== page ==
As I was surfing the interweb, my ears caught a sweet song being played from my MSI laptop via MS Windows Media Player (it’s the only reliable media player nowadays since RealPlayer and KM Player upgraded itself!). It was the humble and favoured Auld Lang Syne (ALS) song that is immune to the passing of time. It was however in the midi format i.e. the instrumentally cheapish sound that is akin to the sounds coming from a Chinese made plastic transistor radio. ALS is synonymous to the celebration of New Year mostly in the western hemisphere.
Indeed, before I go on further, I would like to clearly explain in advance and anticipation of grumbles from people of my previous posting as per Awwal Muharram. As some may recall, I mildly blasted the practice of reciting some du’a created in the Abbassiyyah time purely because some quarters claim it to be the practice of the Holy Prophet p.b.u.h. And suddenly I write this article on the practice of singing Auld Lang Syne on New Year’s Eve much to the tune of lamenting on it. Before people question this seemingly confusing stand, let’s just say this piece is neither meant to revere nor praise the celebration of NY; rather is another lamenting exercise by yours truly over the passing of time and perhaps a wee bit of indulgence of ‘jiwang – karat’ ness.
People all over the world celebrate new years with zest and joy for various reasons but mostly because it’s a holiday and partly everyone else is jumping and screaming on the streets for only God Knows why. In the western part of the world, it is of popular tradition for folks over there to sing the Auld Lang Syne song with the custom melancholic tune at the countdown of the New Year. ALS is essentially a Scottish dialect which more or less means “For Old Times Sake” (literally ALS means Long, Long Ago or Old Long Since). Apart from this tradition, the ALS song also is sung at various events elsewhere such as at the farewell events as in Malaysia, at sports events (Thailand), during scouts meetings (Poland), and at funeral farewells (Zimbabwe and Chile) (source The Wikipedia).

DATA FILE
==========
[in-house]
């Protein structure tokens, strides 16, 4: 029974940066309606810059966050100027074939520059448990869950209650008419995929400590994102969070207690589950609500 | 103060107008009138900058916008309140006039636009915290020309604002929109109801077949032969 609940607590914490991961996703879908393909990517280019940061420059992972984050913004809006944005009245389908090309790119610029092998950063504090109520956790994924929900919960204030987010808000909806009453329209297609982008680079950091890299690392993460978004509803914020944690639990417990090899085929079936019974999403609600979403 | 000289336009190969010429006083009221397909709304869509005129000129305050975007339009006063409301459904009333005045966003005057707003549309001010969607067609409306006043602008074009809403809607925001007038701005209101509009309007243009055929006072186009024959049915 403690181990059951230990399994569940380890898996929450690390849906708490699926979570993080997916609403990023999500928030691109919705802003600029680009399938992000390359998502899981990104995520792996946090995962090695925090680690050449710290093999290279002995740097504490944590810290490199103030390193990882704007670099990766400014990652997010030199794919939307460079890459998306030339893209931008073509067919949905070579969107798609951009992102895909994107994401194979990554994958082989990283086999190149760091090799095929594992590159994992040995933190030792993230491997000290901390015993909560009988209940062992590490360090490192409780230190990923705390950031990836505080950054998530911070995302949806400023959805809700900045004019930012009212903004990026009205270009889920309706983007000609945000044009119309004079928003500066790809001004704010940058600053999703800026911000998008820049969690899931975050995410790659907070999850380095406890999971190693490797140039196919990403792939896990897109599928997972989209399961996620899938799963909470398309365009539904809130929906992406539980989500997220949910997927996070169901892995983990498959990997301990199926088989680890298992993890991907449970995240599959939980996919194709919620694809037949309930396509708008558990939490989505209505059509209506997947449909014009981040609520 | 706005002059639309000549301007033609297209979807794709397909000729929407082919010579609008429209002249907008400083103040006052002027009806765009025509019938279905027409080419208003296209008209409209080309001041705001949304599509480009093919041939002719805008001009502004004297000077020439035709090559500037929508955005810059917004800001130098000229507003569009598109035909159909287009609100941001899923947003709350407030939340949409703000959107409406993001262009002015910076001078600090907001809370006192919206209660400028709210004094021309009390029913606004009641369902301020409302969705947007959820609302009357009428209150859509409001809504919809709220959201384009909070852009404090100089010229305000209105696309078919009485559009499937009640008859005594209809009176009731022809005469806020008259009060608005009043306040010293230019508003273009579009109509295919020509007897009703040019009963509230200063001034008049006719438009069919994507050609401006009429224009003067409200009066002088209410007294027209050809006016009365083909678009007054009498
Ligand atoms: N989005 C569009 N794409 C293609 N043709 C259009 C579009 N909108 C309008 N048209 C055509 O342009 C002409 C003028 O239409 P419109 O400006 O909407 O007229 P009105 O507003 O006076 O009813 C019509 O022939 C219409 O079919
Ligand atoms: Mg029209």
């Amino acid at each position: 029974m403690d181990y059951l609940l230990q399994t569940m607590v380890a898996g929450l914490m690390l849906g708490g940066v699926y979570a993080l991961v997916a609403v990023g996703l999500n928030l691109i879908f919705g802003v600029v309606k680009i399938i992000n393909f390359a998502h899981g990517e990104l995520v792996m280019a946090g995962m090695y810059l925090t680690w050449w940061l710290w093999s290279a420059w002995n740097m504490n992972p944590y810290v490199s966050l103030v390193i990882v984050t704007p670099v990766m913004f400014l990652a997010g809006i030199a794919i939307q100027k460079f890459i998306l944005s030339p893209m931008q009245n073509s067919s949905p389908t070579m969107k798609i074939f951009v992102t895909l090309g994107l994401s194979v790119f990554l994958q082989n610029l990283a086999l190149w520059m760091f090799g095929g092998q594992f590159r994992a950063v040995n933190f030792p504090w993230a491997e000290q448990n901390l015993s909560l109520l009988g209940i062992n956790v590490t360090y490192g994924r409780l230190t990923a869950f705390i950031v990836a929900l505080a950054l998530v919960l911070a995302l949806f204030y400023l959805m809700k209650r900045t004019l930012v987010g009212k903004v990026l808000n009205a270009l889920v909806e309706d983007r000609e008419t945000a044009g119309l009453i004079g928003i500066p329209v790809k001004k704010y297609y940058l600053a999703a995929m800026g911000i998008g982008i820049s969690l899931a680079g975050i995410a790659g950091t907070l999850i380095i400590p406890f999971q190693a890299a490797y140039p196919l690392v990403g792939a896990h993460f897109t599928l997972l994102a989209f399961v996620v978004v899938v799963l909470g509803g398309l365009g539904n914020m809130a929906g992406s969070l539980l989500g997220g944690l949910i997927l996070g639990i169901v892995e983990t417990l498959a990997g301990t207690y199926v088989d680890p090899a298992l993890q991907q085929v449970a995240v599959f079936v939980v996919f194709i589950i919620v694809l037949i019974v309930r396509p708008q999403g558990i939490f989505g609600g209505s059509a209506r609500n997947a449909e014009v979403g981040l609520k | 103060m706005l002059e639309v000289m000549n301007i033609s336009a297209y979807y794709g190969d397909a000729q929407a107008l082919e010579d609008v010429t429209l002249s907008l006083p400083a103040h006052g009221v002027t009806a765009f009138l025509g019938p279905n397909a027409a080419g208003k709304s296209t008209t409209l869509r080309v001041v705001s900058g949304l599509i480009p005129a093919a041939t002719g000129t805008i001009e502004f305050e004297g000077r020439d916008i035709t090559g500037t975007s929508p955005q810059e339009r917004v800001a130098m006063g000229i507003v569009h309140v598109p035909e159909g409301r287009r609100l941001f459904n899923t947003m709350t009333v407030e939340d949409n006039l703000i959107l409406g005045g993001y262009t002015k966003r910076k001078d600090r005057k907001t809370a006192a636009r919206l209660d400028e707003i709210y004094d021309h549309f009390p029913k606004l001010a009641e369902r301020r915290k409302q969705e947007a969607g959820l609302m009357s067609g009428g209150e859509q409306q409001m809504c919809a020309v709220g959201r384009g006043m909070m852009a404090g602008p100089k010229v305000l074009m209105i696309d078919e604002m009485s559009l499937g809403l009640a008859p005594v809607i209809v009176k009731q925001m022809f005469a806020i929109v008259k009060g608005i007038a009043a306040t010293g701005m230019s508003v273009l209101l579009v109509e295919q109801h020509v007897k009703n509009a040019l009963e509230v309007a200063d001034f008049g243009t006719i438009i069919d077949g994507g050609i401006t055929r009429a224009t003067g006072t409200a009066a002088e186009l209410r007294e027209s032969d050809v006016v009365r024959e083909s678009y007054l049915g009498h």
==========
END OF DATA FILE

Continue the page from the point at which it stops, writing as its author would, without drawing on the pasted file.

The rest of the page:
The ALS song also is used in films such as Charlie Chaplin’s Gold Rush (1942), Waterloo Bridge (1940), the Last Emperor (1987) and Sex and The City (2008) to name a few. History noted that this song was sung / played in important events such as when the British were leaving Burma, ALS was played in a farewell ceremony on that 5th January 1949 day. During the World War II, the Japanese ship Montevideo Maru sank to the bottomless pits carrying with it some 1,053 Australians Prisoners of Wars. The Aussies who managed to escape the sinking hulk sang ALS in the waters for their trapped mates.